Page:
One Piece: Are Gol D. Roger & Monkey D. Luffy Related? The Will Of D. Explained

Contains spoilers for "One Piece" Season 1

"One Piece's" Gold Roger (Michael Dorman) is the Pirate King who pirated so very hard that he achieved absolutely everything in the world. Roger is simultaneously an extraordinarily central and borderline peripheral figure in the show. His execution day opens the series, so he's effectively a posthumous character. Still, his final words also kick off the pirate era the show's events focus on, so he's technically responsible for everything that happens subsequently.

22 years after Roger's death, the show's main character Monkey D. Luffy (Iñaki Godoy) sets out to become the greatest pirate of them all. He seems to share Roger's carefree attitude and his love of free seafaring life, and even if the viewer doesn't already know that he's the protagonist of the long-running franchise, it's clear that he has a bit of a "chosen one" vibe about him. Combine this with the fact that more than one character compares Luffy to Roger and that the old pirate's real name in the franchise is Gol D. Roger, and it's easy to start wondering whether the two characters are secretly related.

Despite all this, the similarity in their names and career paths — Roger the former Pirate King, Luffy aspiring to become the next one — doesn't mean that they're family. Without going into spoiler territory for people who only follow the live-action show, Luffy's bloodline has been quite well-known for some time, and unless creator Eiichiro Oda plans to pull a pretty big rabbit out of the straw hat, the protagonist isn't related to the former Pirate King. Nevertheless, the two characters are connected through their mysterious middle initial, which is the key element of a strange and largely unexplained "One Piece" concept known as the Will of D.

The Will of D is a complex, mysterious affair

In the world of "One Piece," an initial is more than just an initial – at least, if it happens to be the letter D. Apart from the titular treasure, one of the most enduring mysteries of the franchise is the so-called Will of D. It links all individuals who have a D. initial in their name to a strange, yet-to-be-revealed fate that seems to be connected to an ancient mystery that's above and beyond the show's usual pirating fare. In fact, its true meaning is still shrouded in so much secrecy that fans don't even know what the letter actually stands for. The known carriers of the initial come from so many different families that it doesn't necessarily mean they're related in any way — but "One Piece" makes it very clear that they're a big deal. Indeed, many characters with the initial are capable, powerful, independent, and influential figures who rarely back away from a challenge. Suffice it to say, the powers that be tend to dislike most of them, to the point that one of the highest-ranking authorities in the world has claimed that D. is simply short for "danger" ... which is probably understandable, since pretty much every time a carrier of the initial turns up, world-changing historical events take place.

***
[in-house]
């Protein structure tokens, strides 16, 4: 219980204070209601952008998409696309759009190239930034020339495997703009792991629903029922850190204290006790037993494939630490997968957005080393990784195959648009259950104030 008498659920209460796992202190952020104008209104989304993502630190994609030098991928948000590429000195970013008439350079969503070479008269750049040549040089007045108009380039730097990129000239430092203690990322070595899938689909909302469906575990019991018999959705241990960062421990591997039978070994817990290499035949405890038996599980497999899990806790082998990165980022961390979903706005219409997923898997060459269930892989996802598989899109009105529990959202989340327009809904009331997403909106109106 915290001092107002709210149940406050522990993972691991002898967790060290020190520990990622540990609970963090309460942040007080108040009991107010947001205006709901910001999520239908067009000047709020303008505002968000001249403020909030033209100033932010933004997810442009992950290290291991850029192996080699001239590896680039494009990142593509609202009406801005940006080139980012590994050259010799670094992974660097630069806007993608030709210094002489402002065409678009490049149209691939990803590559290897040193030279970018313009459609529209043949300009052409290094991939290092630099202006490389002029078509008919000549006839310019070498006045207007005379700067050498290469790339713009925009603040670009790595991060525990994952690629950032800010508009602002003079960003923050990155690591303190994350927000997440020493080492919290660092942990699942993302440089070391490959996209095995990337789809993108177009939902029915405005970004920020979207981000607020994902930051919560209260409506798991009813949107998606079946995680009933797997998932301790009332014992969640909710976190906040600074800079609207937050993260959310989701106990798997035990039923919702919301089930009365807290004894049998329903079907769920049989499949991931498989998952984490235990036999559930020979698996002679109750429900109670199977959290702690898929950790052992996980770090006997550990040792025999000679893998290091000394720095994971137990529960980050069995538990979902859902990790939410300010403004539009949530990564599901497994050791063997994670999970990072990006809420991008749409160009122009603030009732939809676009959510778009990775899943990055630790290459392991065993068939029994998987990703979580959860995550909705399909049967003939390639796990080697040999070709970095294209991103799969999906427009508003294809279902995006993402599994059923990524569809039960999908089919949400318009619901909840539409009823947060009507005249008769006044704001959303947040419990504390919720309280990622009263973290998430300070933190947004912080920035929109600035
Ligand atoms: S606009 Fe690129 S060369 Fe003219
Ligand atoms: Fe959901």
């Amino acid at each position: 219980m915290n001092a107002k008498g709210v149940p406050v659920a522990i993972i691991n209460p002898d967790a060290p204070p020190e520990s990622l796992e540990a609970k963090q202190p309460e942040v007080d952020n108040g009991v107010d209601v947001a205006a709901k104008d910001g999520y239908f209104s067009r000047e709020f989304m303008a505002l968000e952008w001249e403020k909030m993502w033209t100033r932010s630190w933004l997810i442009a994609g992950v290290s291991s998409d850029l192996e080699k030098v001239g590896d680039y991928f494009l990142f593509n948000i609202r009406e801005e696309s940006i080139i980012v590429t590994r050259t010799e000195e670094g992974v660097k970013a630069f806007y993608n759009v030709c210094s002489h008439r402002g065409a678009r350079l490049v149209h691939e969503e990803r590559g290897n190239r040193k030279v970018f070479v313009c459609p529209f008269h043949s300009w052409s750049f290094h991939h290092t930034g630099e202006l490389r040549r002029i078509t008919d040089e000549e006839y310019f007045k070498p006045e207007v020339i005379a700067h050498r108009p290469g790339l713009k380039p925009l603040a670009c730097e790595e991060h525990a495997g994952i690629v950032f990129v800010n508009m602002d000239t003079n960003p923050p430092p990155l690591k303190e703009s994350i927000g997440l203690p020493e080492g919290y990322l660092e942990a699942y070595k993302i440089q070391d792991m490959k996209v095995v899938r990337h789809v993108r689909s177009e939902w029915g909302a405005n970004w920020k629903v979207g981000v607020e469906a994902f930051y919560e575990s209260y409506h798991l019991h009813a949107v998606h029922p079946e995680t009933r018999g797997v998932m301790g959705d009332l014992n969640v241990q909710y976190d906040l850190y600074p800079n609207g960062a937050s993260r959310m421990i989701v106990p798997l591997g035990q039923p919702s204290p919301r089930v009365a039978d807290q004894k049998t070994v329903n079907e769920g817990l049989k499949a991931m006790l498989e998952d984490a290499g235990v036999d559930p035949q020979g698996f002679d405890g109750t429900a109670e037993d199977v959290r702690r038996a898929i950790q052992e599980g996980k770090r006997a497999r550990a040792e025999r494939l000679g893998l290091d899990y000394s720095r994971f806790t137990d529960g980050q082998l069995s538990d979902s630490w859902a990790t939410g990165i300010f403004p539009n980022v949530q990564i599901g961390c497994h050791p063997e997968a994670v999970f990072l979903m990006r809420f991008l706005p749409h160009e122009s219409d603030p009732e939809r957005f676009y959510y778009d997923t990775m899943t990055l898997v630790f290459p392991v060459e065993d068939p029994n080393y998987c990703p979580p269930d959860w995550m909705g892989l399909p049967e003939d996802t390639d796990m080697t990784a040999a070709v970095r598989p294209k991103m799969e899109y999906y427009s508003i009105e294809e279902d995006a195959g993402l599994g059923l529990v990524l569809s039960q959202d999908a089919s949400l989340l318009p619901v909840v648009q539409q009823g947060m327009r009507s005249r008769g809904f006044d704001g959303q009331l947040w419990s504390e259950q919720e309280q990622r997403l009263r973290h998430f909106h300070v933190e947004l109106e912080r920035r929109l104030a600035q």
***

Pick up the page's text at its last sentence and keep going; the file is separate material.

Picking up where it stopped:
Along with the Will of D, Luffy does share a curious connection to Roger. As it turns out, the rubbery hero is the sworn brother of the Pirate King's biological son, Portgas D. Ace. With "One Piece" being the sprawling whirlpool of interconnected characters that it is, it remains to be seen whether this relationship will make it in the Netflix show – but suffice to say, even without blood relations there are more than enough potential connections between Luffy and Roger to keep things interesting.

Will we see the Will of D in the Netflix adaptation?

"One Piece" Season 1 is a setup season with a whole bunch of world to build and characters to introduce. As such, the show understandably chooses to avoid throwing the viewer into the deep end with a concept like the Will of D at this point of its run, especially since its mystery hasn't even been revealed in the source material. That and the fact that Roger is known as "Gold" Roger in the show might indicate that the live-action "One Piece" intends to ignore this part of the lore for the foreseeable future.

Then again, Roger certainly fits the Will of D. bill since he did single-handedly start the pirate era. The source material also reveals that the World Government has fallen into the habit of twisting his name into "Gold Roger" to hush up the interest in the Will, so that might very well be the case here, as well. Besides, the show's future seasons will have a pretty difficult time introducing Luffy's sworn brother and Roger's son Portgas D. Ace while ignoring the Will of D. — let alone Monkey D. Dragon, whose signature green cloak we see in the audience during Roger's execution scene.

It's also worth noting that Luffy is hardly the only Will of D. carrier we see in the Netflix show — the protagonist's grandfather, Vice Admiral Monkey D. Garp (Vincent Regan), also plays a major role in the events. Since the ending of "One Piece" Season 1 sets up a Season 2 adaptation of the series' Loguetown Arc — which features Dragon's debut in the source material — it's probably safe to say that fans will learn more about the Will of D. when the hopefully inevitable sophomore season drops.